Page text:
It’s a new year, but in many parts of the world, snow and ice (and rain) are coming down hard. Despite the weather, we can still bathe in good (for us) foods that also taste wonderful.
Below are 8 of the healthiest foods to consider when preparing for your trip to the market this new year. Be fun and creative and dapple in Instagram and Pinterest on new ways to bring winter staples back to life for your family. Cheers for an amazing and healthy 2017!
One of my daily foods, this portable and delicious fruit delivers magnesium, potassium and healthy monounsaturated fats. It got a bad wrap in the 80’s and early 90’s as a high fat food, but the good fats in this fruit out weigh the stigma of it being fatty and “bad” for you. In fact, avocados help reduce the bad cholesterol and helps people absorb more nutrients from the other minerals and vitamin rich foods. Instead of cream in soups or milk in shakes and smoothies, try subbing avocados to make it richer.
- Dark Leafy Greens and Other Cruciferous Veggies
Among my favorites in this category are broccoli and cauliflower. They are antioxidant super powers, packed with bone and blood building vitamin K.
As for the other dark leafy greens, I cannot speak enough about them! Pretty much, any type of dark leafy green, such as kale, mustard greens, chard, kalettes, collards, Brussel sprouts, and spinach, are jam packed with vitamins A, C and K, fiber, folate and protein! They are very easy to prepare, and delicious in soups, roasted in the oven, juiced, steamed or stir fried!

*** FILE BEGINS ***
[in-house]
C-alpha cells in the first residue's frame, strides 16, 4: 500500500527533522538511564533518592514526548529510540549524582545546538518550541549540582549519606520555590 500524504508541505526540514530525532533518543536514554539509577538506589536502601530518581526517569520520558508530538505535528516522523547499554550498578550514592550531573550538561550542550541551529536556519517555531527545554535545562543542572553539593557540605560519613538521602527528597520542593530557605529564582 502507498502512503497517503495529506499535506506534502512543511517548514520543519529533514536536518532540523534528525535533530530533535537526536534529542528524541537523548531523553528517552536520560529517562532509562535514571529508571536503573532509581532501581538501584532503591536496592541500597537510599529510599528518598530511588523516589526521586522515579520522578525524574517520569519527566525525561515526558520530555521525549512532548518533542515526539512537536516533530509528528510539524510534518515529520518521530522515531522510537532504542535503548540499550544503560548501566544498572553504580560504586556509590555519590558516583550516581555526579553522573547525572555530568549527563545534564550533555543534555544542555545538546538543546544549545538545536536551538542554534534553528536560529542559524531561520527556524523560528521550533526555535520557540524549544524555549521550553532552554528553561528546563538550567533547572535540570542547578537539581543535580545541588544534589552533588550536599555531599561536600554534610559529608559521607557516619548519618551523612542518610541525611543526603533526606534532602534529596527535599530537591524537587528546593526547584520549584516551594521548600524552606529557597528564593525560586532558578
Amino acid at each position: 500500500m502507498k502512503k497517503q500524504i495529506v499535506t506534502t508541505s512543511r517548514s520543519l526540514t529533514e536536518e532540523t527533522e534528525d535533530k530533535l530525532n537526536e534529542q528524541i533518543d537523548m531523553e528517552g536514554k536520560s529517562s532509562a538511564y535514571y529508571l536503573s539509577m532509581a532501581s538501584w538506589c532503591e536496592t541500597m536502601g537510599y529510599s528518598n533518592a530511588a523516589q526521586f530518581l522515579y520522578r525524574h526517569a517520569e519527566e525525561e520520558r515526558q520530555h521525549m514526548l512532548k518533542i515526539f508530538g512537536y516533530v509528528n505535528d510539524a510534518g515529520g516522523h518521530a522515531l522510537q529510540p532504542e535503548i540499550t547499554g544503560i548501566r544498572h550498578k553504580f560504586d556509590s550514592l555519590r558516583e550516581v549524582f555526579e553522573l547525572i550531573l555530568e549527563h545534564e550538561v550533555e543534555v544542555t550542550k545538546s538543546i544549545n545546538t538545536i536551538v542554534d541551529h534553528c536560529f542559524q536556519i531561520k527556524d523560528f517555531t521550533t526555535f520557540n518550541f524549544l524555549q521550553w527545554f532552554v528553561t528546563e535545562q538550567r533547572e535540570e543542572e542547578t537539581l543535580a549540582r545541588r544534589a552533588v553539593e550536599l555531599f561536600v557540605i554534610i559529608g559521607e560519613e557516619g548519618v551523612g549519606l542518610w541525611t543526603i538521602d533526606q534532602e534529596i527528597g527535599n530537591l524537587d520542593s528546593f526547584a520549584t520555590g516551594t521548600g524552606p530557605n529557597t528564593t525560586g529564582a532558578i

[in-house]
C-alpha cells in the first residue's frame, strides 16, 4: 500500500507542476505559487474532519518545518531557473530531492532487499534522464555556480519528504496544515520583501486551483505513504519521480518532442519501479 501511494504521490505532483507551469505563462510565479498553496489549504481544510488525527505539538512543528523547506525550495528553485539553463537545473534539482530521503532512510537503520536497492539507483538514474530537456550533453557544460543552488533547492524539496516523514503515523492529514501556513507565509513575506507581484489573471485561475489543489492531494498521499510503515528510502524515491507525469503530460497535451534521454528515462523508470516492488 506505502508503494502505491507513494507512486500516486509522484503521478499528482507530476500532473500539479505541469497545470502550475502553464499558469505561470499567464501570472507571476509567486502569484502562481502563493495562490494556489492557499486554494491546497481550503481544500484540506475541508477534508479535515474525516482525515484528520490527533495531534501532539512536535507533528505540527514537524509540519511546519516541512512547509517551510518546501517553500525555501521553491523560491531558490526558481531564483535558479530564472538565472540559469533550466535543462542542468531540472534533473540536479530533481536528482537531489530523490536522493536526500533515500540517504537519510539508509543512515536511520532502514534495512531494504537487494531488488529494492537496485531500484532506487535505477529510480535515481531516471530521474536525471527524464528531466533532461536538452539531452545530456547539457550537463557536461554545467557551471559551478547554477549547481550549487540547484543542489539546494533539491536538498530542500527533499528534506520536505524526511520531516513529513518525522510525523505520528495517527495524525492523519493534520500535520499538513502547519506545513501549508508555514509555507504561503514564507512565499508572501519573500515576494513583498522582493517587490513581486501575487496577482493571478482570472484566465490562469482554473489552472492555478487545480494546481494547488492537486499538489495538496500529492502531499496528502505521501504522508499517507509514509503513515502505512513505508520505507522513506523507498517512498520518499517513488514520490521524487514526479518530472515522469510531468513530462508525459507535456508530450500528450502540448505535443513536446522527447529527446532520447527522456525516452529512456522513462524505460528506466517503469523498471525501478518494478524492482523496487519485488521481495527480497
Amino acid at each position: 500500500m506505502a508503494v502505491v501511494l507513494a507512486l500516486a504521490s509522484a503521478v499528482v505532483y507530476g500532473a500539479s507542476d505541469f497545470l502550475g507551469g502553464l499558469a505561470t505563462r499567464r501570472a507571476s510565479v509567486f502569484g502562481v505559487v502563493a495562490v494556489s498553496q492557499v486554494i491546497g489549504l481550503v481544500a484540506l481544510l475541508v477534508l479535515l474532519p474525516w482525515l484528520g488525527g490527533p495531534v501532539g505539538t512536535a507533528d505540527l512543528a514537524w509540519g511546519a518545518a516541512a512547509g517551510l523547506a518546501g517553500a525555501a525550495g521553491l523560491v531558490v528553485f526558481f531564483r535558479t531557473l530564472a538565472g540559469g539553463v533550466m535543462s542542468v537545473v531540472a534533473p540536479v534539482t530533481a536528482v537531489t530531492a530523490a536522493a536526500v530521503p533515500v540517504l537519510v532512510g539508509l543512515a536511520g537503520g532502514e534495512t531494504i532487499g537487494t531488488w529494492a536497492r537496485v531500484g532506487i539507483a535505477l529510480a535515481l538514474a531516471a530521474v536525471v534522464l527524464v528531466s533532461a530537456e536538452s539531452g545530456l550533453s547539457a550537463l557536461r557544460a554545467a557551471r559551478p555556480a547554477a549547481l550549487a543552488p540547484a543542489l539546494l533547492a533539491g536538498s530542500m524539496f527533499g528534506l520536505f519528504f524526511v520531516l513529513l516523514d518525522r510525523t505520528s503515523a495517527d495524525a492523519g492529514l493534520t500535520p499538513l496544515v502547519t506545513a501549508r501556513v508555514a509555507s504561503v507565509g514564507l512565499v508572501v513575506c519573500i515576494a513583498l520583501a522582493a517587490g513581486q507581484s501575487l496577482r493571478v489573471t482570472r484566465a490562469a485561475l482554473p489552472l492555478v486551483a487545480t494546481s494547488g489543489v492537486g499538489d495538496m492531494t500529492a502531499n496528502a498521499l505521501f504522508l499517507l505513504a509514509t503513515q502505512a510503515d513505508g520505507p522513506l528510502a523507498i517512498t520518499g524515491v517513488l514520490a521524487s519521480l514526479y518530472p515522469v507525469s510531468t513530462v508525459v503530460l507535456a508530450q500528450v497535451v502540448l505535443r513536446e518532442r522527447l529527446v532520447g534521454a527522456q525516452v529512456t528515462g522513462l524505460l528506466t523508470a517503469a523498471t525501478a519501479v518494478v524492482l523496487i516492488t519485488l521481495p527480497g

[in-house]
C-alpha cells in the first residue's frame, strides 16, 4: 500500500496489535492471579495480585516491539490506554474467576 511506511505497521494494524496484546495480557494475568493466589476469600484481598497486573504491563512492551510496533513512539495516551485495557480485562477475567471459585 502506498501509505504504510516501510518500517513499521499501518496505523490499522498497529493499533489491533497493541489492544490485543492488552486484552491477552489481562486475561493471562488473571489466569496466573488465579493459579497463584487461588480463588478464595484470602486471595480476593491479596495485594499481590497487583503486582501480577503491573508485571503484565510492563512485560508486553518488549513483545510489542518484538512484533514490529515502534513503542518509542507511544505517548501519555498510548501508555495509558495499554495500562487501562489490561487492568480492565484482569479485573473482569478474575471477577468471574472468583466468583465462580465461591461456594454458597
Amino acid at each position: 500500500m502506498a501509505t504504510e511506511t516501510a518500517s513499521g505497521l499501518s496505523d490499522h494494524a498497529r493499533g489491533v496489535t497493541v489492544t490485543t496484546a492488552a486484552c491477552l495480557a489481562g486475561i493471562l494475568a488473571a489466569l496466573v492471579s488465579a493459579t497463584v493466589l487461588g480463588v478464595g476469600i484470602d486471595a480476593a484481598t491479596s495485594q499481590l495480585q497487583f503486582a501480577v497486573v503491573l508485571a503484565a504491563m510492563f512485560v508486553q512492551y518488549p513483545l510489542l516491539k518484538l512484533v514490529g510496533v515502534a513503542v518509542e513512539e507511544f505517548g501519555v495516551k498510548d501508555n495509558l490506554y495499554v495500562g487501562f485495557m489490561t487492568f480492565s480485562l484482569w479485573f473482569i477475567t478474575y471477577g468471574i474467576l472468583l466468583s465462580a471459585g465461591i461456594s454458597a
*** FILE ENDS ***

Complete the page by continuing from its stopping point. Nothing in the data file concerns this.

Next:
- Sweet Potatoes and Other Root Vegetables
Root veggies are a great source of minerals, beta-carotene, antioxidants, which helps reduce cell damage in the body and help satisfy sweet tooth cravings. Beta-carotene from whole foods have been shown to help reduce the risk of some cancers. Sweet potatoes also have a lot of Vitamin A, C and fiber! They taste amazing with a dollop of coconut oil, salt and a pinch of cinnamon or olive oil and salt and pepper. Choose veggies like turnips (great in soups), celery root, rutabagas, parsnips and beets.
Speaking of the delicious and warm aroma of the holiday Cinnamon, Cinnamon contains essential oils that have anti-inflammatory and antimicrobial properties. “Some studies using Cassia cinnamon have suggested benefits for people with diabetes, including a small study of 60 people published in Diabetes Care in 2003, which showed that cinnamon decreased insulin resistance and lowered blood sugar levels up to 29 percent as well as lowered cholesterol levels” (Eatingwell.com). This lovely health spice can be added to most of your holiday dishes from fruits to teas to main and side dishes.
Detoxifying, and anti-aging beets have a sweet and earthy taste. Beets contain antioxidants called betalains, which can help fight cancer and other degenerative diseases. Beets are rich in vitamins A, B, C as well as potassium and folate and a natural source of sugar. Enjoy in salads, main dishes or juiced.
Sweet with a low glycemic index, pears are in season during winter months. They are very versatile and can be prepared in so many ways. Chock filled with vitamin B2, E, C, fiber, copper and pectin, this lovely fruit will help your skin glow brilliantly from the inside out.
Great for boosting immune system functioning, citrus, when picked ripe off the tree (including lemons, limes, oranges and grapefruit) are loaded with vitamin C and a rich sources of flavonoids. The predominant flavonoid in these fruits—hesperidin—is credited with boosting “good” HDL cholesterol and lowering “bad” LDL cholesterol and triglycerides. Enjoy a serving or two juiced (with pulp for added fiber) once a day!
These medium sized tomato looking power foods has cholesterol-lowering fiber, is sweet and easy to cook and add to recipes or can be eaten raw. It has a good source of Vitamin A and C and has lots of phytonutrients, flavonoids, and antioxidants, such as catechins (known to have antibiotic and anti-inflammatory properties. They are rather high in sugar, so treat it like candy and enjoy a few times a week at most.
For additional information, or questions, please email Dr. Nancy at Dr.Nancy@truthNhealth.com or visit www.TruthNhealth.com